You can grow most hardy-ish vegetables on a vertical garden. One of the major benefits of vertical gardening is the ability to produce a much higher crop yield. Generally lighter weight, all-season growers are the best choice for beginners, but you can be flexible.
A common misnomer about vertical gardening is that you’re incredibly limited by what you can grow. And this is only really true when you have structural limitations – commonly associated with living walls – or climate-based concerns. As you would with any other garden.
The big difference with vertical gardens tends to be wind speed – it tends to increase the higher you get above ground level. So, depending on how sheltered your vertical garden is could dictate what vegetables you should and shouldn’t use.
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Climbing beans – any type of green bean – are the world’s most popular vertical gardening vegetable. Well that’s if pictures of vertical gardens are anything to go by.
A vegetable that will grow up any structure you put in place, reaching more than 10 feet in height at times. There are some types of beans that grow all year round and some that are much more effective in different seasons. Pole beans for example produce crop all year-round.
Almost any kind of pea grows well in a vertical garden. They don’t require much space, are incredibly lightweight and will grow on any kind of support system.
As pea plants are low maintenance, aggressive growers – the vines and tendrils tend to get everywhere – they can cover large areas of support structures by themselves if you let them.
Best grown in the spring and autumn – the cooler seasons.
In fact any tomatoes can be grown on a vertical structure. But vining tomatoes are the most well-trodden path because the fruit grows from the tip of the plant and can handle trellises.
Like beans and peas cucumbers are vociferous growers. However tall your trellis, teepee or vertical structure, cucumber plants will find a way to the top.
Easy to spot when the crop is ready and renowned for its large crop, cucumbers have really pretty yellow flowers that add a nice floral touch.
Whilst you may not have considered such large varieties of edibles for your vertical garden, melons, squashes and gourds can all grow very effectively on vertical structures.
Now obviously you won’t want to try and grow a 10kg watermelon. That’s pushing the boat out a little too far. But there are smaller varieties of watermelon that have very pretty flowers and work well on vertical structures. The golden midget watermelon is an excellent choice.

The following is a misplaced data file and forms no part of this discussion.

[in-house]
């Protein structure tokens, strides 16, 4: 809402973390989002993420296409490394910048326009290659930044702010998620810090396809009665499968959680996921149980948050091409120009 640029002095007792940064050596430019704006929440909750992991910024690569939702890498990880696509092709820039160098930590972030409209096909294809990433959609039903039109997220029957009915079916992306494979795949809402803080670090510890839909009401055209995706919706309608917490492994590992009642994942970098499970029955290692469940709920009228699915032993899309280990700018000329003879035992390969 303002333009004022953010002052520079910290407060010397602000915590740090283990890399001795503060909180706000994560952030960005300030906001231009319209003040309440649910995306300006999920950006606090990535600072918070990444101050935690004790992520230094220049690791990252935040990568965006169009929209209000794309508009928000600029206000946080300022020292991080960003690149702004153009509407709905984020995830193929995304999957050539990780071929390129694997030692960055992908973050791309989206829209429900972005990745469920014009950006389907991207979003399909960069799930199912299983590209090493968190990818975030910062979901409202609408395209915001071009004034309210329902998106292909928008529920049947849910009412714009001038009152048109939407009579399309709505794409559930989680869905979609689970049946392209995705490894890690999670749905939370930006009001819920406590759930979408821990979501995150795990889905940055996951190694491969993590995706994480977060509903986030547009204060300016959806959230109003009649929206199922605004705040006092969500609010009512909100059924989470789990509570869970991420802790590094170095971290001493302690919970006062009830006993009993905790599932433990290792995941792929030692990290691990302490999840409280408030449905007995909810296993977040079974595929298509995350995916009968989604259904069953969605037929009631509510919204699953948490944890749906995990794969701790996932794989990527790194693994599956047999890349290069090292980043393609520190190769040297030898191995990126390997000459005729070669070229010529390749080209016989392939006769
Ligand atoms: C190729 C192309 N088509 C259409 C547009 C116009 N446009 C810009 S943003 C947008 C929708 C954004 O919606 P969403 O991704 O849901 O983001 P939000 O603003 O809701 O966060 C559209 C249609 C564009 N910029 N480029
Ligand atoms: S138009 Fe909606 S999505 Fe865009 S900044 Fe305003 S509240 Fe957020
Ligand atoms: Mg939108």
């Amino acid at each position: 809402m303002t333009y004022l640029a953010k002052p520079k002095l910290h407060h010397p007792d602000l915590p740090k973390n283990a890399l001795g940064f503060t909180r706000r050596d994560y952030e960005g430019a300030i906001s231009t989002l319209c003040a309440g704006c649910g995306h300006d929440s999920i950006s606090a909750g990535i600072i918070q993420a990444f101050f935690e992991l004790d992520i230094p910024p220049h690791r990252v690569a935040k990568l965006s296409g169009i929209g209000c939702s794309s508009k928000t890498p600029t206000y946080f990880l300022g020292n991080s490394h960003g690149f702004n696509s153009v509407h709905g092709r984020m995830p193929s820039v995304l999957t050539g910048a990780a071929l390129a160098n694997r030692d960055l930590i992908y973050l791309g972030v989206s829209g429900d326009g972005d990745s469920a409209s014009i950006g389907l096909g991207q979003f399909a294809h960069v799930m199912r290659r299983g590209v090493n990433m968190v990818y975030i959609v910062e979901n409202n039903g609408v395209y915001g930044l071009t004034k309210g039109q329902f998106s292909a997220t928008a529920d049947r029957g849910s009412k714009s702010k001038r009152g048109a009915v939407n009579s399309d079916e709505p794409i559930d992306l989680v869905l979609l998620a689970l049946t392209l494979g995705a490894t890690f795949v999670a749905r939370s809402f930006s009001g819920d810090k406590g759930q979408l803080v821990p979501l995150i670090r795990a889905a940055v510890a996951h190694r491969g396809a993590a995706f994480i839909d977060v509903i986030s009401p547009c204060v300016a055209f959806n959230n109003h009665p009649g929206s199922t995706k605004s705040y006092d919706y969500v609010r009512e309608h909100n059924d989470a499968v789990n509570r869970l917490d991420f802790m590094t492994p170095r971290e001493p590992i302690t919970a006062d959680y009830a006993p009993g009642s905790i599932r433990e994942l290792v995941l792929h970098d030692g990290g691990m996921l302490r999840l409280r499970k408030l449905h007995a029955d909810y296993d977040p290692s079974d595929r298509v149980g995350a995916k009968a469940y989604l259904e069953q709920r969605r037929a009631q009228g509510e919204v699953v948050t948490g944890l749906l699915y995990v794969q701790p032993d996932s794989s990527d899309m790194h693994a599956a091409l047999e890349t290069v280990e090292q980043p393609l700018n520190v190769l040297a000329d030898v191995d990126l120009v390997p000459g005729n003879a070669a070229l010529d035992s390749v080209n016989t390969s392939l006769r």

Squashes & Gourds
Technically you could grow full-size squashes on vertical structures if they have the capacity to cope with the weight of a fully-grown squash. There are some smaller varieties like Winter Acorn that won’t put too much strain your vertical systems and the vines themselves.
Squash also has winter and summer seasonal varieties that affect when and where you should plant them. There are some really sightly yellow flowers too.
Summer squash – take zucchini as an example – are big spreaders and can overwhelm other vegetables. And whilst they aren’t natural climbers, the vines can be laid – and trained – to grow vertically.
Not a particularly widely grown vegetable in the UK, the spooky pumpkin is actually an excellent option for vertical gardening.Although not the larger varieties. You’re better off with bumpkins and munchkins. With a smaller, much more lightweight crop, these ones probably won’t break your roof, trellis or wall.
Much like with squash you’ll want to house the vegetables in hammocks to prevent the vines breaking under the strain.
Any vegetable that can be trained to ‘climb’ vertically – if it doesn’t already – and can be supported by the structure can be grown vertically.
Peas, beans, squashes, gourds, tomatoes, melons, pumpkins, tomatoes and cucumbers are personal favourites.
Some vegetables grow vertically naturally. Any climbing variety like beans and peas are super options. Others can be trained to grow vertically like squashes and pumpkins by laying the vines through the structure. You’ll just need to support the larger fruits and vegetables with a hammock to prevent the vines breaking.
You can grow all manner of herbs, vegetables and fruits in a pocket garden.
Potatoes and other root vegetables grow well – although you’ll need to plant carefully to ensure each one gets enough nutrients. Squashes, pumpkins and gourds will grow well, but ditto the above. And all manner of beans, peas, tomatoes, spinach, raddishes will grow effecgtively.
Typically lighter weight vegetables like herbs, cherry tomatoes, spinach, lettuce and climbing beans or peas are good options to grow hanging.